After you co-author a book on the importance of reflective practice, you best believe you engage in it habitually. Therefore, this is a follow-up post to the confession I posted a few days ago about my lack of Twitter Chat experience.
So, I survived my first Twitter Chat experience. I got a lot of support from Cornelius Minor who created a podcast and shared a link (in the comments section of last Sunday’s post) about the basics of Twitter Chats. Deb Day left a comment explaining how to use TweetChat and TweetDeck simultaneously. About ten minutes prior to Monday night’s chat I signed up for TweetChat and figured it out in time for the #TCRWPCoaching Chat. Using the two resources together was helpful since the chat moved at lightening speed.
The topic of my first TweetChat was “How do we get students (and ourselves) ready for a productive and relaxing summer?” Cornelius moderated the chat and asked seven thought-provoking questions, which helped all of the attendees reflect on the year that was and think about the upcoming school year.
- Some of my Tweeps (I never thought I’d use that word in a sentence I crafted!) greeted me at 8:30 p.m., which instantly made me feel welcome. Many thanks to
@MaggieBRoberts, @azajacks, @teachkate, @mentortexts, & @MelanieSwider cheering me on!
- Being surrounded by like-minded educators from all over the country.
What went well:
- I had the chance to learn from other educators and to see what’s on other people’s minds right now.
- I retweeted quotes and resources from Ashley Blankenship, Mary T. Farreaz, Seymour Simon, and Shawn M. White.
- I learned about Toolkit Parties from Monique Knight.
- I responded to what other people Tweeted out.
- The pace was ridiculously fast! An hour in my life hasn’t gone that fast in a LONG time. I couldn’t believe it when Cornelius started thanking everyone for participating at 9:30 p.m. Quite a few people told me it would move incredibly fast, but I didn’t realize just how fast it moved. My heart was racing afterwards and therefore I wasn’t able to turn in to go to sleep at my usual (insanely early) 10:00 p.m. In fact, I had to make myself a cup of herbal tea and sit on the couch in order to stop my mind from thinking about all of the incredible ideas people exchanged. (Now I understand why archives using Storify are so helpful! Click here to read the Storify from Monday’s chat.)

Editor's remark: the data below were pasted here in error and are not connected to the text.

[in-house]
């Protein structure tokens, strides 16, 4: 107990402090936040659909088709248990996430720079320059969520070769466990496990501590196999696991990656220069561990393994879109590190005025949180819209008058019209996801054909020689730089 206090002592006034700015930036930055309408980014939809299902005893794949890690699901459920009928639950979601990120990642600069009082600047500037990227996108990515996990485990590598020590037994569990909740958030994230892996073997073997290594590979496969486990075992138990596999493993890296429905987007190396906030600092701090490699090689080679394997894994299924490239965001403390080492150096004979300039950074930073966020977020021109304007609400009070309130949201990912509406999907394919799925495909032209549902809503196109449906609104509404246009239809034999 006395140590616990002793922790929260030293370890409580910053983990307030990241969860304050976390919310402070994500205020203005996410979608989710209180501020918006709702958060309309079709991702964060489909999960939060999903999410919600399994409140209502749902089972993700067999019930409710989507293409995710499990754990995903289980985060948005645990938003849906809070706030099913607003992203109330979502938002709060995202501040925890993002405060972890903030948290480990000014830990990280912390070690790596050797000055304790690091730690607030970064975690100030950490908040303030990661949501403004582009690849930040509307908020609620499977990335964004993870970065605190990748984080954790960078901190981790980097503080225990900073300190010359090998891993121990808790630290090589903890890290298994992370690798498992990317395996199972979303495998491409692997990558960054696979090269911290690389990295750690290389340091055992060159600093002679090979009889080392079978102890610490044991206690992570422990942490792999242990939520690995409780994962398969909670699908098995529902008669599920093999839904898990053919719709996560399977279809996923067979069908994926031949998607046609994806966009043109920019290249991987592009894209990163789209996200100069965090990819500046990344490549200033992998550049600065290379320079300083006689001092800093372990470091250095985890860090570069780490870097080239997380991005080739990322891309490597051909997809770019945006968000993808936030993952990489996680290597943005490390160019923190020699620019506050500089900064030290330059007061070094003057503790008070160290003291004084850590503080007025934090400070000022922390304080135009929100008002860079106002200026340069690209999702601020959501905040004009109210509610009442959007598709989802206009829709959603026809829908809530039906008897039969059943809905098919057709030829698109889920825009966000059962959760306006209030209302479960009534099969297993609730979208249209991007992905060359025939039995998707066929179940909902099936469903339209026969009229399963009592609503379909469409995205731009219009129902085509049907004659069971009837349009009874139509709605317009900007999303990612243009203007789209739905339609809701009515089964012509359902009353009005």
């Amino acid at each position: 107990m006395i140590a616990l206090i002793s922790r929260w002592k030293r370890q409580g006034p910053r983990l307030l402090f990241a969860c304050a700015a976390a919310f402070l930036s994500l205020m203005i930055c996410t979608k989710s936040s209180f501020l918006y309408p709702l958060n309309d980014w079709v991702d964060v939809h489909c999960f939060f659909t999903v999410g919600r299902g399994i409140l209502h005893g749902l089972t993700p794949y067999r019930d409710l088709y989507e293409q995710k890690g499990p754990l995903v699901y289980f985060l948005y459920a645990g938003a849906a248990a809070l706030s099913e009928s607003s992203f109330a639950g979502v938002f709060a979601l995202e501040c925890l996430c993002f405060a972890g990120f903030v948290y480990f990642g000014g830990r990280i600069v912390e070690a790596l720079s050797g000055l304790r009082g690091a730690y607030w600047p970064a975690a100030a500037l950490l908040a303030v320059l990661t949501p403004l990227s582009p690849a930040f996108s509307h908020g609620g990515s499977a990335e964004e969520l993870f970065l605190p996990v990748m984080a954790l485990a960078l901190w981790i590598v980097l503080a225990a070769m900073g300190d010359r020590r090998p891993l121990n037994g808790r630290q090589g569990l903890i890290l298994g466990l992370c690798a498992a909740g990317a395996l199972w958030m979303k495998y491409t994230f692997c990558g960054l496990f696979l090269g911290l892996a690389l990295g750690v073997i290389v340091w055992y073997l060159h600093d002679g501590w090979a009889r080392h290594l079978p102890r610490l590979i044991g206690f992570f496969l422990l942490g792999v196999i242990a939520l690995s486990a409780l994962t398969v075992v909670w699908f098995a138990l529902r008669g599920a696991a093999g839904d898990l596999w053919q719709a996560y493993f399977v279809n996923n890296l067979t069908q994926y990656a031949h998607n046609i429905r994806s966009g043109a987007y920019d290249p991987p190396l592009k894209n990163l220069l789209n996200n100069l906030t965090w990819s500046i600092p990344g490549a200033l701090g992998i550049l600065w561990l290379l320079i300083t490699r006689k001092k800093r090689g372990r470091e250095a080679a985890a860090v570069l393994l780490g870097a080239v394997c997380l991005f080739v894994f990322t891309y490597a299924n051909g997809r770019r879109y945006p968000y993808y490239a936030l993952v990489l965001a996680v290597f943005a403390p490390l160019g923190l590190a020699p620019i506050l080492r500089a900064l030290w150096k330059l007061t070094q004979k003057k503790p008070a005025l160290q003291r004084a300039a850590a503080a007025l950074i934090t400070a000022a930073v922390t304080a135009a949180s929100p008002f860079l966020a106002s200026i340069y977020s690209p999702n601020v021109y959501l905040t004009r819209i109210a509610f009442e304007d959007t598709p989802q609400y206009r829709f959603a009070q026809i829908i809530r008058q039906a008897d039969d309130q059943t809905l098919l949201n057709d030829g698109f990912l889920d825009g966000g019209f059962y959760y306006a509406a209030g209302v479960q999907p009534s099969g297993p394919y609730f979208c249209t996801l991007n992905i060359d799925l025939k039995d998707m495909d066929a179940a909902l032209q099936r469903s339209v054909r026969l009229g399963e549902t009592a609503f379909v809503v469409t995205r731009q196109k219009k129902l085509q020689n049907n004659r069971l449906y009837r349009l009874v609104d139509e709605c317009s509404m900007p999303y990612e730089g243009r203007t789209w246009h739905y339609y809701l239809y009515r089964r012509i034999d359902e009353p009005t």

- I couldn’t answer all of the questions since I was so busy reading other people’s answers to the questions. This made me think it is often smarter to talk less and say more rather than to talk most and say less.
A few smart things I said:
@teachkate Is there a way to roll out something like this for kids in the summertime, http://bit.ly/16YupF9 ? #tcrwpcoaching
- A3: I think it’s useful to do home visits over the summer. Talking w/families about literacy in their home breeds excitement.
- A5: I want to get better at helping Ts new to WW understand the basics w/o overwhelming them. There’s a lot to take in @ 1st.
Ridiculous tweets I wrote:
- The sky is an ominous gray-green, but I think it’s safe to be on the comp. for my first-ever chat!
- We were under a tornado watch here in PA on Monday night. Under normal circumstances, my computer would’ve been off. However, I was a lady on a mission and therefore, even once I heard the thunder, I kept on Tweeting!
@teachkate Along with #bachelorette. @MisterMinor, that’s pretty big!
- This was in reference to the hash-tag for the Twitter Chat trending. I can’t believe I included a hash-tag for “The Bachelorette” in the same tweet as one about an educational discussion.
@teachkate How ’bout lemonade stands with a space for book trades?
- See the reference under the smarter things I said to understand why this idea might not be so practical.
- I found some new like-minded educators to follow on Twitter. You can find them by looking at my education or professional development lists.
- I will participate in other chats like this again even though I felt as though I was on an elliptical rider at level 10 for an hour trying to keep up last night. (Truth be told, I work-out on level three on a good day!)
- Other educators on Twitter were welcoming and supportive. I am grateful for the collegial atmosphere I found during this chat and look forward to more discussions about literacy in the months to come.
Need help with Twitter? The TCRWP staff created a document that will help you set up a Twitter account and learn how to take advantage of their Twitter chats and live tweeting. Click here to view it now.
I am a literacy consultant who has spent the past dozen years working with teachers to improve the teaching of writing in their classrooms. While I work with teachers and students in grades K-6, I'm a former fourth and fifth-grade teacher so I have a passion for working with upper elementary students.
I'm the author of Craft Moves (Stenhouse Publishers, 2016) and the co-author of Jump Into Writing (Zaner-Bloser, 2021), Welcome to Writing Workshop (Stenhouse Publishers, 2019), and Day By Day (Stenhouse, 2010).